Objective: To determine factors related to physician recognition of alcohol abuse in a primary clinic, specifically factors associated with psychiatric illness. Method: Using a cross-sectional study design, we conducted a comprehensive chart review of an existing study sample. A total of 321 systematically sampled patients completed a patient interview. One- hundred-and-one patients scored one or more on the CAGE screening questionnaire for alcohol abuse and were eligible for the medical chart review, which assessed socio-demographic variables, psychiatric and medical diagnoses, alcohol and other substance use, laboratory tests results, and number of patient contacts. Results: 35 percent of the CAGE positive sample had a history of a psychiatric disorder documented in the chart, and an additional 17 percent had symptoms consistent with possible underlying psychopathology. Using multiple logistic regression analysis, the presence of documented psychiatric disorders was not found to be significantly associated with physician recognition (odds ratio = 1.7, 95% confidence interval, 0.5- 5.8), relative to patients without these disorders. However, patients who reported psychiatric complaints were significantly more likely to have been recognized by their physicians as having a probable alcohol disorder (odds ratio = 4.4, 95% confidence interval, 1.2-16.2), relative to those without such complaints. Other factors found to be associated with recognition are discussed. Conclusions: The evidence indicates that a large proportion of alcohol disorders go unrecognized by physicians, however it does not appear that this is due to the misclassification of alcoholism as other psychiatric disorders or symptoms. Additional studies with objective assessment of psychiatric status will be helpful in further investigating this question.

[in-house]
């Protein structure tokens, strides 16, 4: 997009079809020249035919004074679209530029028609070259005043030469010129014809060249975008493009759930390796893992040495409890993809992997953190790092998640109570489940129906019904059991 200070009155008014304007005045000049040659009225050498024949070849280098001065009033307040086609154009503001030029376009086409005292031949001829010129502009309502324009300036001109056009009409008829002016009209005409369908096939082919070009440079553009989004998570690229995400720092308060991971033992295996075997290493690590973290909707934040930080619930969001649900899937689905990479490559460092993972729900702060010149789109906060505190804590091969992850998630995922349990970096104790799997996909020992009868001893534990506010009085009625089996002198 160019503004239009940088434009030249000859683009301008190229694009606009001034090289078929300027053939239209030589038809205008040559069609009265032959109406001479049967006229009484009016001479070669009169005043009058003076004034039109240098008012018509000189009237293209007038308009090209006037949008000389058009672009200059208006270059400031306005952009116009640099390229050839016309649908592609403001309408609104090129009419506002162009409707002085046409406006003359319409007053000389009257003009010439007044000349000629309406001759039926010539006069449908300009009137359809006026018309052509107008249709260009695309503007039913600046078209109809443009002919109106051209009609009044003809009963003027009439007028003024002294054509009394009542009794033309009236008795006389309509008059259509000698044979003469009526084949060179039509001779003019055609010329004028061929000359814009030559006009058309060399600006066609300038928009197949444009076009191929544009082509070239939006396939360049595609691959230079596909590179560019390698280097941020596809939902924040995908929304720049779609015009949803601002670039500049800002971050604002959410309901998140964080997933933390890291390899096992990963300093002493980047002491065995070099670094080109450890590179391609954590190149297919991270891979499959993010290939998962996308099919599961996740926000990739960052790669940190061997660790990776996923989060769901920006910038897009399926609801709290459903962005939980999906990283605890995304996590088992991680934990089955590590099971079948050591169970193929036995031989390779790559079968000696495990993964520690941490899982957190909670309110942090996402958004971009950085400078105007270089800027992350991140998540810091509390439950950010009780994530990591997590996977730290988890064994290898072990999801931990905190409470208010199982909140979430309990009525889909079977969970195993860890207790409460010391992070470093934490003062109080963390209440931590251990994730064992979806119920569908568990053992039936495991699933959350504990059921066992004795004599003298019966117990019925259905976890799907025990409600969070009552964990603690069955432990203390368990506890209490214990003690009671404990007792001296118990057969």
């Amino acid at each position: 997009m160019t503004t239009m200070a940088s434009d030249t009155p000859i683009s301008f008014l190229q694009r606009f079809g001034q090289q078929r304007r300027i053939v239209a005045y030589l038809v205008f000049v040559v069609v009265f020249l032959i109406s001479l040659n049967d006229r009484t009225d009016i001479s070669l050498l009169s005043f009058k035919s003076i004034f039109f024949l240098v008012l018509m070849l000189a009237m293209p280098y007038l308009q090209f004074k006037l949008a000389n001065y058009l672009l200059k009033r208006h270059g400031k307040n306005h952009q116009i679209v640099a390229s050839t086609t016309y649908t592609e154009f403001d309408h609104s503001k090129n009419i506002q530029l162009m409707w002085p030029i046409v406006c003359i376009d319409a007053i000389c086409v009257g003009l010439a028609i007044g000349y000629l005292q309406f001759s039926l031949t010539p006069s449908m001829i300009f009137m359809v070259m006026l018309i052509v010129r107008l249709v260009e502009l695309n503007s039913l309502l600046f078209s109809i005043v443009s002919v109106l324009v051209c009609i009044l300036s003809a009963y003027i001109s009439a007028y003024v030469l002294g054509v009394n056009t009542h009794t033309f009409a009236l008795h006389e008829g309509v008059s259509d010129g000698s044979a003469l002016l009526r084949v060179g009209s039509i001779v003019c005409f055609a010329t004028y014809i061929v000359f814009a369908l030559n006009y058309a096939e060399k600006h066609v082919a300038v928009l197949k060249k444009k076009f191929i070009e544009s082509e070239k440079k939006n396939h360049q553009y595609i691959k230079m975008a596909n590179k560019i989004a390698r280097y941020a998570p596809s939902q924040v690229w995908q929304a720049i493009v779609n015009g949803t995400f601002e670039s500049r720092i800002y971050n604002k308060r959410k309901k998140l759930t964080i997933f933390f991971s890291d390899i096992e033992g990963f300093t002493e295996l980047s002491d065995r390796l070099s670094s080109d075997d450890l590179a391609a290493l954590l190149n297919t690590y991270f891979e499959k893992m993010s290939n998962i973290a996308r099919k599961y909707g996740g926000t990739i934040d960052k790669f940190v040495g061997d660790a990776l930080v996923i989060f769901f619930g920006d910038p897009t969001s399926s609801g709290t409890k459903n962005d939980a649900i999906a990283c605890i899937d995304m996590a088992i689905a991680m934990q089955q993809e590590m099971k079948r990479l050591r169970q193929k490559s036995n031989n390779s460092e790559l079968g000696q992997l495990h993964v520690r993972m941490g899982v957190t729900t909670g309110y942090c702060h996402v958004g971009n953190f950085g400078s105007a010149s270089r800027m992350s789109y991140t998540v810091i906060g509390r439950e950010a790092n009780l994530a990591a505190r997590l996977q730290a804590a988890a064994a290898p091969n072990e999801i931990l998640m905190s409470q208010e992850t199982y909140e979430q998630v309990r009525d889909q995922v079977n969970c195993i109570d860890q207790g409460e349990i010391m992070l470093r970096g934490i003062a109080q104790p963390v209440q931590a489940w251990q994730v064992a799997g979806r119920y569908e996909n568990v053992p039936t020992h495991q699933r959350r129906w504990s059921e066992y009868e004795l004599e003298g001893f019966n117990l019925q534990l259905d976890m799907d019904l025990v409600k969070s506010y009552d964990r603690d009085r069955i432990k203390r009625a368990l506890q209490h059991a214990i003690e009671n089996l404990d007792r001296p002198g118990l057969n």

ASJC Scopus subject areas
- Psychiatry and Mental health